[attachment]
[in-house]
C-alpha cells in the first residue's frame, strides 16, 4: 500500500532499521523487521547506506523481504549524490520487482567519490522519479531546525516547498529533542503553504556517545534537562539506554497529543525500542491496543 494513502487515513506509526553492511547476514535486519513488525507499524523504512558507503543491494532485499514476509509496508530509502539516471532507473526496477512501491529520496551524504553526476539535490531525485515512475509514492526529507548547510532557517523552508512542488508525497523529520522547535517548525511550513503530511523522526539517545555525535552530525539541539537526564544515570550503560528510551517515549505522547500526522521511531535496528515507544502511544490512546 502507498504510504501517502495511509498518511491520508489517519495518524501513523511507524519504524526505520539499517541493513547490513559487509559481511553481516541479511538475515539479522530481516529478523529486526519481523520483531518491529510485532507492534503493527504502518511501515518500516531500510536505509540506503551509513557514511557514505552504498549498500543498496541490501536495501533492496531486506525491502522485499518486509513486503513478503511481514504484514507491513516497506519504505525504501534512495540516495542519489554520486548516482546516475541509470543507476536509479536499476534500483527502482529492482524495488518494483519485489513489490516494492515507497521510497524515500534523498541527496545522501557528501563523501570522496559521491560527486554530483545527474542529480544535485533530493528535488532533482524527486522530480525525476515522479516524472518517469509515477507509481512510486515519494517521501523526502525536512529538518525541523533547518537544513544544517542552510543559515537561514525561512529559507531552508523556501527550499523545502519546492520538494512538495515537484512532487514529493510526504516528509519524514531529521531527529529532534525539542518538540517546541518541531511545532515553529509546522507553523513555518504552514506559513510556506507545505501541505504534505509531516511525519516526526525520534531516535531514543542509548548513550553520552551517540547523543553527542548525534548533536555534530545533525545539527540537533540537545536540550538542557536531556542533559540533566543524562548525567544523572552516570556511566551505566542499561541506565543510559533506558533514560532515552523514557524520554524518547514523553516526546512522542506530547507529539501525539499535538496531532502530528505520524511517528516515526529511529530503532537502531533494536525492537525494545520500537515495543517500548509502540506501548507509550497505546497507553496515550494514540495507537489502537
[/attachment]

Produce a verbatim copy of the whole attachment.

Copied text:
[in-house]
C-alpha cells in the first residue's frame, strides 16, 4: 500500500532499521523487521547506506523481504549524490520487482567519490522519479531546525516547498529533542503553504556517545534537562539506554497529543525500542491496543 494513502487515513506509526553492511547476514535486519513488525507499524523504512558507503543491494532485499514476509509496508530509502539516471532507473526496477512501491529520496551524504553526476539535490531525485515512475509514492526529507548547510532557517523552508512542488508525497523529520522547535517548525511550513503530511523522526539517545555525535552530525539541539537526564544515570550503560528510551517515549505522547500526522521511531535496528515507544502511544490512546 502507498504510504501517502495511509498518511491520508489517519495518524501513523511507524519504524526505520539499517541493513547490513559487509559481511553481516541479511538475515539479522530481516529478523529486526519481523520483531518491529510485532507492534503493527504502518511501515518500516531500510536505509540506503551509513557514511557514505552504498549498500543498496541490501536495501533492496531486506525491502522485499518486509513486503513478503511481514504484514507491513516497506519504505525504501534512495540516495542519489554520486548516482546516475541509470543507476536509479536499476534500483527502482529492482524495488518494483519485489513489490516494492515507497521510497524515500534523498541527496545522501557528501563523501570522496559521491560527486554530483545527474542529480544535485533530493528535488532533482524527486522530480525525476515522479516524472518517469509515477507509481512510486515519494517521501523526502525536512529538518525541523533547518537544513544544517542552510543559515537561514525561512529559507531552508523556501527550499523545502519546492520538494512538495515537484512532487514529493510526504516528509519524514531529521531527529529532534525539542518538540517546541518541531511545532515553529509546522507553523513555518504552514506559513510556506507545505501541505504534505509531516511525519516526526525520534531516535531514543542509548548513550553520552551517540547523543553527542548525534548533536555534530545533525545539527540537533540537545536540550538542557536531556542533559540533566543524562548525567544523572552516570556511566551505566542499561541506565543510559533506558533514560532515552523514557524520554524518547514523553516526546512522542506530547507529539501525539499535538496531532502530528505520524511517528516515526529511529530503532537502531533494536525492537525494545520500537515495543517500548509502540506501548507509550497505546497507553496515550494514540495507537489502537